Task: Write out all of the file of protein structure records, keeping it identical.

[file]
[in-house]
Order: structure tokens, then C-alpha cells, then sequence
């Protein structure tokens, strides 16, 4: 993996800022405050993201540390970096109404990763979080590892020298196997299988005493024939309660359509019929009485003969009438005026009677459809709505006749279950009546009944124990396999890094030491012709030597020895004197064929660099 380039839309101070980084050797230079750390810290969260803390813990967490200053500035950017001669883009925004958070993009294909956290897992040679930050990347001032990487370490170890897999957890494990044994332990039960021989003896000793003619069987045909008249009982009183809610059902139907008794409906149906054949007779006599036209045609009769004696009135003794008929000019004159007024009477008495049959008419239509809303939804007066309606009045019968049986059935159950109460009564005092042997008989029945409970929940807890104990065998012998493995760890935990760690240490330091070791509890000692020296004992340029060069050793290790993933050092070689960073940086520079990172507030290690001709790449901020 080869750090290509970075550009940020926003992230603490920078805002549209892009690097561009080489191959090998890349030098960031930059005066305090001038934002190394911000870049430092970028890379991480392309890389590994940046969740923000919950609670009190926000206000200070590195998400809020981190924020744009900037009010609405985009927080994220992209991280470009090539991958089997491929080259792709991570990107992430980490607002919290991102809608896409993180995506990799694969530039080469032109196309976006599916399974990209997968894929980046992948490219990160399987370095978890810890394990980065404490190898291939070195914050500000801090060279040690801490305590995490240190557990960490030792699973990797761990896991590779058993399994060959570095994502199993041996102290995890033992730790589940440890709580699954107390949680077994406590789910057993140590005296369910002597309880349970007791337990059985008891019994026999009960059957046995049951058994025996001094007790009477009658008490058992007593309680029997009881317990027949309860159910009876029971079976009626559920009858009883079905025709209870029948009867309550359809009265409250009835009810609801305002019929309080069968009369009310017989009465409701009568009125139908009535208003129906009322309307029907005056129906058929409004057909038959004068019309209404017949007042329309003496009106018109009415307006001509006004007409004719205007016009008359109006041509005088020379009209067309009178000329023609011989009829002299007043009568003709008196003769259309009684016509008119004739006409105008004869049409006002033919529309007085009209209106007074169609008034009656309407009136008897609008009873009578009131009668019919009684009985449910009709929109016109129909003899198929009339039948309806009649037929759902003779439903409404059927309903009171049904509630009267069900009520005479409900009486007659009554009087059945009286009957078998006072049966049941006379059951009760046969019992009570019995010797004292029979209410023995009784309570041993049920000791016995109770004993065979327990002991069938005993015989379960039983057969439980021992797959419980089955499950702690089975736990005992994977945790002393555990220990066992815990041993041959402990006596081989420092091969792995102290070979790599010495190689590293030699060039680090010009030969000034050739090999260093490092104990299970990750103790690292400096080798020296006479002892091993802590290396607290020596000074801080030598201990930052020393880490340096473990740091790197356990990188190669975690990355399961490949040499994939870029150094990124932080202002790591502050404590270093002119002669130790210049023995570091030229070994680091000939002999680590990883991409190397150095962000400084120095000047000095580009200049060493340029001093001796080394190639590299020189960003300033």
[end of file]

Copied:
[in-house]
Order: structure tokens, then C-alpha cells, then sequence
């Protein structure tokens, strides 16, 4: 993996800022405050993201540390970096109404990763979080590892020298196997299988005493024939309660359509019929009485003969009438005026009677459809709505006749279950009546009944124990396999890094030491012709030597020895004197064929660099 380039839309101070980084050797230079750390810290969260803390813990967490200053500035950017001669883009925004958070993009294909956290897992040679930050990347001032990487370490170890897999957890494990044994332990039960021989003896000793003619069987045909008249009982009183809610059902139907008794409906149906054949007779006599036209045609009769004696009135003794008929000019004159007024009477008495049959008419239509809303939804007066309606009045019968049986059935159950109460009564005092042997008989029945409970929940807890104990065998012998493995760890935990760690240490330091070791509890000692020296004992340029060069050793290790993933050092070689960073940086520079990172507030290690001709790449901020 080869750090290509970075550009940020926003992230603490920078805002549209892009690097561009080489191959090998890349030098960031930059005066305090001038934002190394911000870049430092970028890379991480392309890389590994940046969740923000919950609670009190926000206000200070590195998400809020981190924020744009900037009010609405985009927080994220992209991280470009090539991958089997491929080259792709991570990107992430980490607002919290991102809608896409993180995506990799694969530039080469032109196309976006599916399974990209997968894929980046992948490219990160399987370095978890810890394990980065404490190898291939070195914050500000801090060279040690801490305590995490240190557990960490030792699973990797761990896991590779058993399994060959570095994502199993041996102290995890033992730790589940440890709580699954107390949680077994406590789910057993140590005296369910002597309880349970007791337990059985008891019994026999009960059957046995049951058994025996001094007790009477009658008490058992007593309680029997009881317990027949309860159910009876029971079976009626559920009858009883079905025709209870029948009867309550359809009265409250009835009810609801305002019929309080069968009369009310017989009465409701009568009125139908009535208003129906009322309307029907005056129906058929409004057909038959004068019309209404017949007042329309003496009106018109009415307006001509006004007409004719205007016009008359109006041509005088020379009209067309009178000329023609011989009829002299007043009568003709008196003769259309009684016509008119004739006409105008004869049409006002033919529309007085009209209106007074169609008034009656309407009136008897609008009873009578009131009668019919009684009985449910009709929109016109129909003899198929009339039948309806009649037929759902003779439903409404059927309903009171049904509630009267069900009520005479409900009486007659009554009087059945009286009957078998006072049966049941006379059951009760046969019992009570019995010797004292029979209410023995009784309570041993049920000791016995109770004993065979327990002991069938005993015989379960039983057969439980021992797959419980089955499950702690089975736990005992994977945790002393555990220990066992815990041993041959402990006596081989420092091969792995102290070979790599010495190689590293030699060039680090010009030969000034050739090999260093490092104990299970990750103790690292400096080798020296006479002892091993802590290396607290020596000074801080030598201990930052020393880490340096473990740091790197356990990188190669975690990355399961490949040499994939870029150094990124932080202002790591502050404590270093002119002669130790210049023995570091030229070994680091000939002999680590990883991409190397150095962000400084120095000047000095580009200049060493340029001093001796080394190639590299020189960003300033």